d[i+1] -= p;
            e[j] = 0.0;
            break;
          }
          s = f/r;
          c = g/r;
          g = d[i+1] - p;
          r = (d[i]-g)*s + 2.0*c*b;
          d[i+1] = g + (p = s*r);
          g = c*r - b;
          for (k=0;k<n;k++) {
            f = z[k][i+1];
            z[k][i+1] = s*z[k][i] + c*f;
            z[k][i] = c*z[k][i] - s*f;
          }
        }
        if (r == 0.0 && i >= l) continue;
        d[l] -= p;
        e[l] = g;
        e[j] = 0.0;
      }
    } while (j != l);
  }
}

void main() {
int i,j,N=1+2*R,M,a=0;
double **H,h=L/N,dd,*D,*T,q;
FILE *f;
dd = pow(h,-2);
M = N*N; //M is total number of states

D = (double *) malloc(M*sizeof(double));
T = (double *) malloc(M*sizeof(double));
H = (double **) malloc(M*sizeof(double*));
H[0] = (double *) malloc(M*M*sizeof(double));
for (i=1;i<M;i++) {
H[i] = H[i-1] + M;
}

//initialize Hamiltonian in discrete basis.  triangular loop by symmetry.
for (i=0;i<M;i++) {
  *(H[i]+i) = V(i,h) + 2*dd/m;
  for (j=i+1;j<M;j++) {
    *(H[i]+j) = 0.0;
    if (j==i+1 && i%N!=N-1) {*(H[i]+j) = -dd/2;}
    else if (j==i+3) {*(H[i]+j) = -dd/2;}
    *(H[j]+i) = *(H[i]+j);
  }
}

//D and T are empty, but tred2 will write into them. D for diagonals, T for the off-diagonal terms
tred2(H,M,D,T);
//tred2 outputs H as the identity matrix, which will be fed into tqli for the eigenvectors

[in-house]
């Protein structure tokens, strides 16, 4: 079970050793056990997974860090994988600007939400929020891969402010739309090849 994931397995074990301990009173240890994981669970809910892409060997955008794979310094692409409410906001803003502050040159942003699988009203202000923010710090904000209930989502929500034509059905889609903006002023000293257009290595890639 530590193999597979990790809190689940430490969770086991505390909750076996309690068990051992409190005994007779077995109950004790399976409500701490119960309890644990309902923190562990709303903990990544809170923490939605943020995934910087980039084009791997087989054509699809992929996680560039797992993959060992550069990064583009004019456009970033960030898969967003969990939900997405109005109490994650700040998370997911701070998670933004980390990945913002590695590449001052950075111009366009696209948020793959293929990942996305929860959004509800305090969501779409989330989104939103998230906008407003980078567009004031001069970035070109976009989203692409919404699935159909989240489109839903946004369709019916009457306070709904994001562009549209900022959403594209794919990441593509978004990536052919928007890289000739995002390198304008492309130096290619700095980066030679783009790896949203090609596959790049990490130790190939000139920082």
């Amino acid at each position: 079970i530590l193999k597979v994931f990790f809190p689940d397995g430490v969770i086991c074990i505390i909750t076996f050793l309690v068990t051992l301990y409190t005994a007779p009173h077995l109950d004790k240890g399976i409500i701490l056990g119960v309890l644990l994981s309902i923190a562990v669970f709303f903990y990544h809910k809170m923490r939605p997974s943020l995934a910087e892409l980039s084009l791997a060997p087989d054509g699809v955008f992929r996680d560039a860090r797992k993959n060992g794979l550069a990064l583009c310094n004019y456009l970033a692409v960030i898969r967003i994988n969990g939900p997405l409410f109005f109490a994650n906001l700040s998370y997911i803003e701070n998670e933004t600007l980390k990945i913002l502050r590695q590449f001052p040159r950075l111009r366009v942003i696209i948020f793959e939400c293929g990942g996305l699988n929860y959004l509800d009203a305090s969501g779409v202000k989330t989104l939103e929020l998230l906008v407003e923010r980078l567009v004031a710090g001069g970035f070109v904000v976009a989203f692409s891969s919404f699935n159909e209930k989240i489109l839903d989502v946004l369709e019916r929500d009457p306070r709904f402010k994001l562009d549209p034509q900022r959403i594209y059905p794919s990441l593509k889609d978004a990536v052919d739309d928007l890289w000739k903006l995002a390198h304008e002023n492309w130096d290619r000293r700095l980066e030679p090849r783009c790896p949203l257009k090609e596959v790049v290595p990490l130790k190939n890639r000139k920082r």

tqli(D,T,M,H);
//D[k] now contains kth eigenvalue.  H columns are eigenvectors
//you may decide how you want to visualize the output
}

The original routines can be found in the eigensystems section in http://www2.geog.ucl.ac.uk/~mdisney/teaching/GEOGG121/inversion/NumericalRecipesinC.pdf Note: they use arrays of a[1...n] so I converted the functions so they would work on a[0...n-1] indexed arrays.

I have tried many different values for size and $h$ but all the output is garbage. A typical output is zero in most places but with completely random valued stripes or spots without any kind of symmetry.

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  • $\begingroup$ If its about solving the TDSE for this particular potential, this can be better done in radial coordinates. You should then be able ro treat the angular part analytically. $\endgroup$ – davidhigh Mar 20 '20 at 19:43
  • $\begingroup$ @davidhigh, Ah, that might help for verifying the solutions, but I need to solve this problem numerically, specifically through matrix diagonalization.. Besides, if I can get this to work it will also work with any arbitrary potential. $\endgroup$ – user8384493 Mar 20 '20 at 23:16
  • $\begingroup$ Just a comment: Do you insist to solve it in this way for probably educational purposes or you have some freedom to choose whatever works for you? I think there are lots of more straightforward ways to do this. $\endgroup$ – Alone Programmer Mar 21 '20 at 0:30